• Life Cycle Assessment: Using readings and graphic organizers, students will expert-base jigsaw to compare the life cycles of potatoes produced three ways: French fries, a Peruvian grown potato, and a locally grown, organic potato. This lesson is part of a unit from the Creative Change Energy Solutions 42. To evaluate students' understandings of the life cycle comparison, an exit ticket with sentence frames to aide English Language Learners will be provided. Students must be able to communicate at the end of the lesson which potato type requires more energy.

2. Ingredient breakdown: Cause and effect. To model for the students the assessment they will be responsible for after this unit, I will use a Powerpoint presentation entitled Processed Food for Thought (see Appendix B for text) showing chemicals added to a bag of Hot Cheetos and the health effects of each (ex. "high fructose corn syrup => diabetes"). After presenting the ingredients, I will ask the students why people eat Hot Cheetos (examples can include the cost, marketing, taste, convenience); I can pose the question what would happen if we took out the corporation's ability to market on television, etc. This discussion would lead to the reasoning behind why it is essential to understand food labels.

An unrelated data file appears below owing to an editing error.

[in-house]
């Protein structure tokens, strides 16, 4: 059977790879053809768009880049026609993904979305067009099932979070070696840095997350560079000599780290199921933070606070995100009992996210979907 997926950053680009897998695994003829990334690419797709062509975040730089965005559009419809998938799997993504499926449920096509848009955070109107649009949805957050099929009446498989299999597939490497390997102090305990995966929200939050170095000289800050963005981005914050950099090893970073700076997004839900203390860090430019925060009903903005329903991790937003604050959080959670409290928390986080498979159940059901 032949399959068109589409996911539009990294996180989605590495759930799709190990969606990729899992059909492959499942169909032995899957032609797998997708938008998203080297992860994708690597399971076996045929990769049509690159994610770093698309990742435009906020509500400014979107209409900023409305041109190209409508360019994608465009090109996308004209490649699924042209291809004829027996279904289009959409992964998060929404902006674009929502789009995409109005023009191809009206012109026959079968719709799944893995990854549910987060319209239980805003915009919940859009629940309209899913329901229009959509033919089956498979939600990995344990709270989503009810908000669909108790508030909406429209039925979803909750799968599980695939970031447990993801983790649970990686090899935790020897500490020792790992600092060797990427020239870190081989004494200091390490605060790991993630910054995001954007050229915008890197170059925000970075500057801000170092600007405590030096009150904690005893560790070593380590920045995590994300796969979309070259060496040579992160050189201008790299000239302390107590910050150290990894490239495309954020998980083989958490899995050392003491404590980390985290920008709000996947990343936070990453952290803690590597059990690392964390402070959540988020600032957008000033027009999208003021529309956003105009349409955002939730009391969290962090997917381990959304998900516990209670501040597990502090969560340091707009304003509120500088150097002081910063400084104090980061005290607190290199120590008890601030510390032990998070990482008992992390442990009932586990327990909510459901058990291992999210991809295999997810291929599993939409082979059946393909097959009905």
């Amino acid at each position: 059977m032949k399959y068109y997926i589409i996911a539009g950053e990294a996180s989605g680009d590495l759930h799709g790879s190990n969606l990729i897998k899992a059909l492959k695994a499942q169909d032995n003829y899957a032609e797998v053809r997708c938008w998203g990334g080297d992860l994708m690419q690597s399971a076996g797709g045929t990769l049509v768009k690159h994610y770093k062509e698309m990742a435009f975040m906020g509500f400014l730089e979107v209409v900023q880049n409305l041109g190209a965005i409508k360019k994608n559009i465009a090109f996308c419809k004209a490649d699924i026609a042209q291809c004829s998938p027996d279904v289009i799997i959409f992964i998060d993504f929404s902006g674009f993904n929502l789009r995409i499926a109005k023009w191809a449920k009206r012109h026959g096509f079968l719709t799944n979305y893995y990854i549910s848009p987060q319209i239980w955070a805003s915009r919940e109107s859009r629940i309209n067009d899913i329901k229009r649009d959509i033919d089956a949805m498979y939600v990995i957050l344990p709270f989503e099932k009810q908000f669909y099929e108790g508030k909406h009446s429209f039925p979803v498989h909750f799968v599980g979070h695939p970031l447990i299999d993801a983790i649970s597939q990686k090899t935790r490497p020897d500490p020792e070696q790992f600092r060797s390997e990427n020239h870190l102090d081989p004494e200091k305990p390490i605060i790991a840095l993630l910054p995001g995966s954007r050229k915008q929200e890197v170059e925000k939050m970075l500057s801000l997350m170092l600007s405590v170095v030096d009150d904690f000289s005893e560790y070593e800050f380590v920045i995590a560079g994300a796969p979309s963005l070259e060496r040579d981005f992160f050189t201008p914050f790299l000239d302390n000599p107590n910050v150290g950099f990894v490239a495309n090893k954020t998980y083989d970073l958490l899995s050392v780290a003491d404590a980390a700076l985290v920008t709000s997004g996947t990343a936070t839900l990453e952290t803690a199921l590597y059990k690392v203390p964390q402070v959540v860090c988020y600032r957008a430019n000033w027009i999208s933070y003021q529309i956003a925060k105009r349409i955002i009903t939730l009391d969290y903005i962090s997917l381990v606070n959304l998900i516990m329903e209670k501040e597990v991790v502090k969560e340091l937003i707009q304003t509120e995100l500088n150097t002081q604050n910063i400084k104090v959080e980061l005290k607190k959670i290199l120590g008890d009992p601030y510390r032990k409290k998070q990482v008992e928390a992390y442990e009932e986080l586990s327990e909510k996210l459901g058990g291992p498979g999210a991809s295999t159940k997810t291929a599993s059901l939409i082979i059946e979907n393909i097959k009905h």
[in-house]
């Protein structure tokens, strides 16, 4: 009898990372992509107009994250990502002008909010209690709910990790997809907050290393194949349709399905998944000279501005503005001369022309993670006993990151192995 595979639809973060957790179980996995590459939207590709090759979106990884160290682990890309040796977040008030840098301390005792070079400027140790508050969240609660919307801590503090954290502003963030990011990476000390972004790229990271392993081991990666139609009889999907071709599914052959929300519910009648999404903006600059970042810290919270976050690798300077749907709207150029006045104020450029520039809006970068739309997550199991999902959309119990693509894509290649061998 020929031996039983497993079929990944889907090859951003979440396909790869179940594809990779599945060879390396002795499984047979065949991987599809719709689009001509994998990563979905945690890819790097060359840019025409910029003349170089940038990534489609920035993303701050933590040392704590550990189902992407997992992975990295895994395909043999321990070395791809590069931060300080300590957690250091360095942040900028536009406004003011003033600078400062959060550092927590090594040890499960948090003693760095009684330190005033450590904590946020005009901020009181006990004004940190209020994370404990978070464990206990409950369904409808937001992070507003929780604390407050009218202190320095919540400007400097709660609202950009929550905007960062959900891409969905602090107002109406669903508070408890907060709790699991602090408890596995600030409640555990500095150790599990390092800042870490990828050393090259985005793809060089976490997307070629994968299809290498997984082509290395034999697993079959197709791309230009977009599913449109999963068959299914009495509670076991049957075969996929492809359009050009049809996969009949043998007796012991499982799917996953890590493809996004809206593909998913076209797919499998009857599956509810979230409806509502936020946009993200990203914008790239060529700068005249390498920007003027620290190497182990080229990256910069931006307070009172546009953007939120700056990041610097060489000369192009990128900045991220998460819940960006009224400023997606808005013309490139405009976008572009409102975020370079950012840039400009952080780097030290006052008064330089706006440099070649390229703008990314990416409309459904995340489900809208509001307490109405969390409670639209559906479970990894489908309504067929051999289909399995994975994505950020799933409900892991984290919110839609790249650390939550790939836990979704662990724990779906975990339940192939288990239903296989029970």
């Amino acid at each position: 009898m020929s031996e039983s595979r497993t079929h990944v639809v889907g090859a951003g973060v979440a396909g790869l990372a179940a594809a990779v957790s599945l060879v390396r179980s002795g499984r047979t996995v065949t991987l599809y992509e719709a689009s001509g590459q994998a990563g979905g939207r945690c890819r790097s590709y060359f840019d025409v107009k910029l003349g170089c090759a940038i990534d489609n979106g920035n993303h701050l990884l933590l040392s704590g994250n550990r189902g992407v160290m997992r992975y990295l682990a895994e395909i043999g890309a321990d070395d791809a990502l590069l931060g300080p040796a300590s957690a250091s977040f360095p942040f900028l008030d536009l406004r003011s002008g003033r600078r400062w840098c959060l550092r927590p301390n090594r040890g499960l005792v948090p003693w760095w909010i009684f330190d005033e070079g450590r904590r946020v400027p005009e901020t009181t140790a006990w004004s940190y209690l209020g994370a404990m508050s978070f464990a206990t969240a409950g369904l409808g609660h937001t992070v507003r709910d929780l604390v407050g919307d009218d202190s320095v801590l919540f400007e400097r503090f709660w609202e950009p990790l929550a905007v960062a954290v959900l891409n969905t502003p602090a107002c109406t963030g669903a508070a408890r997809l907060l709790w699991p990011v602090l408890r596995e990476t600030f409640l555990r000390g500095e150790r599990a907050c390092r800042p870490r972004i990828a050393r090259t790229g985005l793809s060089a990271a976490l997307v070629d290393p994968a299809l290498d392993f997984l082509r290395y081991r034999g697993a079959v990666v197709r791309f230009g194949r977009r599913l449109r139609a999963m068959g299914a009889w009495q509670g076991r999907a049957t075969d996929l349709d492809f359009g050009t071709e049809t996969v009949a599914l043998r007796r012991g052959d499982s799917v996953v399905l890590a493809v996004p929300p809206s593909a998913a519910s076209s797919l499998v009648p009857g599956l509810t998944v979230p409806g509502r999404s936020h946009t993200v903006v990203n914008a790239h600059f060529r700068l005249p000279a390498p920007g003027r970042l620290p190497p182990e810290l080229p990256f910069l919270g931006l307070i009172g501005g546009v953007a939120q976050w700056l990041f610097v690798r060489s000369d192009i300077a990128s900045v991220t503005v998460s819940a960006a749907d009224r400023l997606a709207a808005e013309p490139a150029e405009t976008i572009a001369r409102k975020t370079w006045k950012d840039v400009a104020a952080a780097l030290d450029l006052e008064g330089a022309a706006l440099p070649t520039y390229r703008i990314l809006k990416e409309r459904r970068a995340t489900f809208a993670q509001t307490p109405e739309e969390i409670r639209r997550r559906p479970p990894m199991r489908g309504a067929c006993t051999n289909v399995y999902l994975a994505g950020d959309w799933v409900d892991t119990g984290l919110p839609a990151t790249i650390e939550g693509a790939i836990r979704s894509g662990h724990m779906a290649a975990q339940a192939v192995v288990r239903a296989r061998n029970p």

• Macromolecule lab: Students will be given a lecture and a reading of the four basic macromolecules and their subunits. Then, students will use indicators to first identify a specific macromolecule (e.g. iodine turns black in the presence of carbohydrates, Biuret reagent turns purple in the presence of protein, and lipids will turn brown paper transparent). Then students will test different foods to determine which macromolecules are present in different foods. Students will need to write a conclusion paragraph to indicate learning about different foods. A variety of processed and fresh foods will be presented (potato chips, apples, cereals, rice) in order to prepare the students for Step 3, Student Research.
  • Processed Food Taste Test: Students will perform a taste test to determine for themselves why companies process foods. As noted earlier, food additives are used for a variety of reasons (texture, visual appeal, taste, nutritional supplements, etc.) but hopefully students will come up with their own reasons why companies would put additives in food products. Students will be given the following foods, in order: corn flour, corn meal, corn meal with salt*, sugar*, food coloring*, cheddar cheese flavor* (*each one added in combination with the previous ingredient), and finally Flamin' Hot Cheetos. Students will evaluate each based on visual appeal, texture, aroma, and taste (salty, sweet, sour, or bitter).

3. Student Research and Powerpoint. Students will be given a choice of one product from a list of processed foods to research. Students will look at the ingredients, and then describe the health effects of five of those ingredients (one per slide). Then, they will have to present three healthy alternatives to their chosen snack. For their conclusion to their presentation, students much present why junk food is bad.

4. Class discussion. After hearing all of the harmful chemical additives found in popular processed foods, students will discuss why people eat junk foods, why are corporations allowed to sell these harmful products to the general population when they know their products are bad, and who do these corporations sell their junk food to? The main idea is to show that junk food is harmful to human health.